As developer fees increase, so does the amount of money the Hollister School District collects to put toward expansion of school facilities.
In a Sept. 17 report to the Board of Trustees, Assistant Superintendent of Business Services Gabriel Moulaison explained that developer fees pay for the expansion of school facilities in order to accommodate students from new developments. So far this year, revenues have amounted to $3.1 million.
Each year, the school district conducts a needs analysis to determine the amount of fees it can collect. The analysis is not a list of projects, said Moulaison.
“It is a calculation of the amount of space we will need to teach students as we grow,” he said.
The latest analysis, completed in July, determined HSD can collect $3.33 per square foot for residential units, and 50 cents per square foot for commercial space, Moulaison said.
“In 2014 we had a facilities master plan that identified about $150 million in needs for modernization and expansion,” he said. At the time, the school district collected $2.63 per square foot for residential units.
Moulaison told BenitoLink that existing schools are being maintained properly.
“In fact, many of our facilities were modernized using Measure M funding,” he said. “There are just a few areas that need some cosmetic work, but they are otherwise in good shape.”
He also explained there are three levels of developer fees and the district must qualify for each level, which it has.
“For Level I fees, the district must have a justification study compiled to qualify,” he said. “We would only be able to charge an amount set by statute and we would have to split that amount with SBHS District. For Level II fees (which HSD charges) the district must already have a Level I justification study complete and must also perform a School Facility Needs Analysis.”
He said a School Facility Needs Analysis contains a specific calculation that is spelled out in the California Education Code.
“We can only charge the amount that results from that calculation and we do not have to split the fee with SBHS District,” Moulaison said. “Once the analysis and collection are complete the Board of Trustees are asked to consider and vote on a resolution to change the fees to the calculated amount. Level III fees are dependent on a trigger being set at the state level, which has never happened. If the amount of the fees are inappropriate or miscalculated, the District would have to refund the developers the excess fees collected.”
Revenues from 2012 to 2015 sat around $313,000 annually, which Moulaison attributed to a building moratorium. A 2002 sewage spill caused the moratorium that required the city to build a larger wastewater treatment facility. Further delays came about during the Great Recession, during which time no homes were built in the city.
Fees have increased over the last four years and reached a peak of $3.58 million in 2018.
“It dropped between 2018-19 because of the agreement with Anderson Homes and other Santana Ranch developers,” Moulaison said. “We agreed to defer the developer fees from the point of issuing the building permits to when they got certificates of occupancy. So, instead of paying fees ahead of time, they pay them on the back end.”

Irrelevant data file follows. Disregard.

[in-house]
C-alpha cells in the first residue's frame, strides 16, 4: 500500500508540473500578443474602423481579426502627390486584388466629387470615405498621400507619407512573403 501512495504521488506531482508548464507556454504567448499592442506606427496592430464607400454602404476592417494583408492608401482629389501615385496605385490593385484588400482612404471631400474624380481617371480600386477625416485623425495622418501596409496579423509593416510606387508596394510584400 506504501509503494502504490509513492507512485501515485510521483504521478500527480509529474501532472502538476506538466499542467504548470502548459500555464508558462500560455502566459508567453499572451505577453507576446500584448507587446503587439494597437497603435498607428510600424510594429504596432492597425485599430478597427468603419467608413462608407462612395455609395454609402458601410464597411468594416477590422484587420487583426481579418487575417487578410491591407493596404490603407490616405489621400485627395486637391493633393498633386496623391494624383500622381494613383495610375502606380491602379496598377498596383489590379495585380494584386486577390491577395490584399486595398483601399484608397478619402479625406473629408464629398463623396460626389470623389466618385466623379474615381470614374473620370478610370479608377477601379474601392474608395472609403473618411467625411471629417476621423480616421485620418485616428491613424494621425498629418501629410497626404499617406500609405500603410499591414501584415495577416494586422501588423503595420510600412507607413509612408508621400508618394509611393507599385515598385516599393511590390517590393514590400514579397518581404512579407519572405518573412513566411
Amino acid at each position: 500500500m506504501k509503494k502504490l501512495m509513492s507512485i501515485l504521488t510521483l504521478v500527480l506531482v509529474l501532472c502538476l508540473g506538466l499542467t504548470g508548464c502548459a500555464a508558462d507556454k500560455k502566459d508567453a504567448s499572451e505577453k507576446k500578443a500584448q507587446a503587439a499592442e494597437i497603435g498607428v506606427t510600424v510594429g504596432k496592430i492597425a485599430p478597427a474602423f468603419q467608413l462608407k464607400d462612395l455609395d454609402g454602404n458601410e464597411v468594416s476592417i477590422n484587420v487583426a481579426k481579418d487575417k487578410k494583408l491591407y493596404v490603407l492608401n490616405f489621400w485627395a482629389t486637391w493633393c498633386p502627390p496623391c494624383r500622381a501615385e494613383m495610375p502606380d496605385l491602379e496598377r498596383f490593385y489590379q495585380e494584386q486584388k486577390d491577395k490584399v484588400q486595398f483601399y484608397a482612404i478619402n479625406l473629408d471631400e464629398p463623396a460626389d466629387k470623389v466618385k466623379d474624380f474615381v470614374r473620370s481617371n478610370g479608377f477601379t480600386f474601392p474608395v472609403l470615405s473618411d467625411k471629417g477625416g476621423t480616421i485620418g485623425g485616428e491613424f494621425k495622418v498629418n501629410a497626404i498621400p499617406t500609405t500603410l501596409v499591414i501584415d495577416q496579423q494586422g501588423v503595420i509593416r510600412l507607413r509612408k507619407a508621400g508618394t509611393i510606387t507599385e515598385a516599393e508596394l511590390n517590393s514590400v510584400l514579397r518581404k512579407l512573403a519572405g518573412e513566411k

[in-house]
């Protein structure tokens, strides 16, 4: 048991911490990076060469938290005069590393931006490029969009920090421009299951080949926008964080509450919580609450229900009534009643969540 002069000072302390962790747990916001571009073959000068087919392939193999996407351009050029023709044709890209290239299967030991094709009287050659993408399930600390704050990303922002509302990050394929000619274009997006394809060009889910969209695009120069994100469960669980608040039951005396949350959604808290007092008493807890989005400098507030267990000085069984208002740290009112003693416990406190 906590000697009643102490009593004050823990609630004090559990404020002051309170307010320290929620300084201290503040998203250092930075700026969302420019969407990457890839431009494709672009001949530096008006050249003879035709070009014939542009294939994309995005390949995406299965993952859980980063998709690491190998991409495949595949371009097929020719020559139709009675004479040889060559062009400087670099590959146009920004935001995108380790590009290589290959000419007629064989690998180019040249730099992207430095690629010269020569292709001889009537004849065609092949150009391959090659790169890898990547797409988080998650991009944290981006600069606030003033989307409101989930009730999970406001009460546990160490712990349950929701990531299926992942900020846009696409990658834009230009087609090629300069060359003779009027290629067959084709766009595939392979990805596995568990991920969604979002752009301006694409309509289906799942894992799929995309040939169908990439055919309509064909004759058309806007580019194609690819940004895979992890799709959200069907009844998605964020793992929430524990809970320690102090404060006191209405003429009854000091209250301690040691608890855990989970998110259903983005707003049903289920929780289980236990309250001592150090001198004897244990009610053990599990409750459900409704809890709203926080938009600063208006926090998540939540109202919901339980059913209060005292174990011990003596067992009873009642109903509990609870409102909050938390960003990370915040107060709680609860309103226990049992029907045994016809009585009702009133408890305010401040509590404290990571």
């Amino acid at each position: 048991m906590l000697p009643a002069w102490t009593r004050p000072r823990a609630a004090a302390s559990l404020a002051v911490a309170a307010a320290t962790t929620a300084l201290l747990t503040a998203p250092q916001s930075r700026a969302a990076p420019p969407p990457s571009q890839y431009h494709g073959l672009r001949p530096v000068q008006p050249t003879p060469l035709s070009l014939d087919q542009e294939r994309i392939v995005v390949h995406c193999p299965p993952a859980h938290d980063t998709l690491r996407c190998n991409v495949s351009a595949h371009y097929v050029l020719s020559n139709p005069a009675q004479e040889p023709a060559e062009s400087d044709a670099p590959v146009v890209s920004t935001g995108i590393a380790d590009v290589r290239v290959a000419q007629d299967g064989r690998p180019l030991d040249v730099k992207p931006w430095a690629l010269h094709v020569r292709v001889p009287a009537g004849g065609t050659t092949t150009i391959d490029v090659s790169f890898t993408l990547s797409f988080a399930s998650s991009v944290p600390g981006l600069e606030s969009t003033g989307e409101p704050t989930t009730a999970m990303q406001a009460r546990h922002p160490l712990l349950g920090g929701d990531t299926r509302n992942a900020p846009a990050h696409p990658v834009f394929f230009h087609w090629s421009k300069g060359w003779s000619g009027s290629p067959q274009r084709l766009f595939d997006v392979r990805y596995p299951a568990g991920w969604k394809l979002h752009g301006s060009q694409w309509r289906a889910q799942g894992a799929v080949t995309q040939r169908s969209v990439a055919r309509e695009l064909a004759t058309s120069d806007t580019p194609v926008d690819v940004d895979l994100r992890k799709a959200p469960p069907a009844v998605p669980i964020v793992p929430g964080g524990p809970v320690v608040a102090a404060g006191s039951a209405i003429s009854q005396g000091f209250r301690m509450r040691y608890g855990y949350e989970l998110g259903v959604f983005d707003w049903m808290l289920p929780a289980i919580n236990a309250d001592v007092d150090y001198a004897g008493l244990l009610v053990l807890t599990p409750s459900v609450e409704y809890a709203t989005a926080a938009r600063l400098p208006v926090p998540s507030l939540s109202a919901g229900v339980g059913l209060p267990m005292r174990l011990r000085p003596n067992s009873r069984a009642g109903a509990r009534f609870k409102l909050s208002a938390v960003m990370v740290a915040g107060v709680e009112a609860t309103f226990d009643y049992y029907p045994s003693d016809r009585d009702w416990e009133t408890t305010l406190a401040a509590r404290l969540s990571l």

He said the deferment went into effect in July 2018. Because of the time between when the developer receives building permits and when homes are purchased and occupied, fees are just now coming to the district. That caused a dip in revenues until this year, Moulaison said, and now that the fees are coming in, revenue has begun to increase.
Developer fee expenditures from 2018 to June 30, 2019 include:
- Land for new Rancho Santana Middle School: $5 million (June 2018)
- Personnel: $97,500 (project management)
- Demographer/Fee Study: $45,500 annually
- Legal: $43,200
- Miscellaneous (Rancho Santana): $45,600
- Ending Balance: $5.54million (amount of money in account after all the expenditures)
Outside of the $5 million spent on the new school site, Moulaison said HSD did not finance any large capital projects. That will change as the school is built, which he anticipates will be covered mostly by developer fees.
At the meeting, Trustee Jan Grist asked when construction would begin on the new school.
“We’re hoping to get things going in the next couple weeks,” Moulaison said. “We’re waiting on an environmental study from the Department of Fish and Wildlife.”
Trustee Rob Bernosky asked Moulaison who decided when developer fees are due. Moulaison responded that the decision was in the purchase agreement for the land on which the new Rancho Santana Middle School will be built. Bernosky wondered if collecting fees on the back end was a normal way of doing business. Moulaison said it wasn’t “terribly abnormal.”
Grist asked who benefitted in such an arrangement. Moulaison explained the agreement benefitted Santana Ranch developers because they would not have to borrow money to pay the fees in advance.
Bernosky asked how building permits are tracked if the developers aren’t required to come to the district for verification. Moulaison said the school district, the Hollister Planning Department and the developers all keep track of certificates of occupancy.
“It is us having to stay on top of it,” Moulaison said. “We haven’t had any issues so far.”
Board President Stephen Kain, who attended the meeting remotely with a microphone in his place at the table, recounted issues in the past regarding missing developer fees which BenitoLink reported on in 2018, and wanted assurance that Moulaison was keeping track of the fees and that they were up to date. Moulaison said they were.
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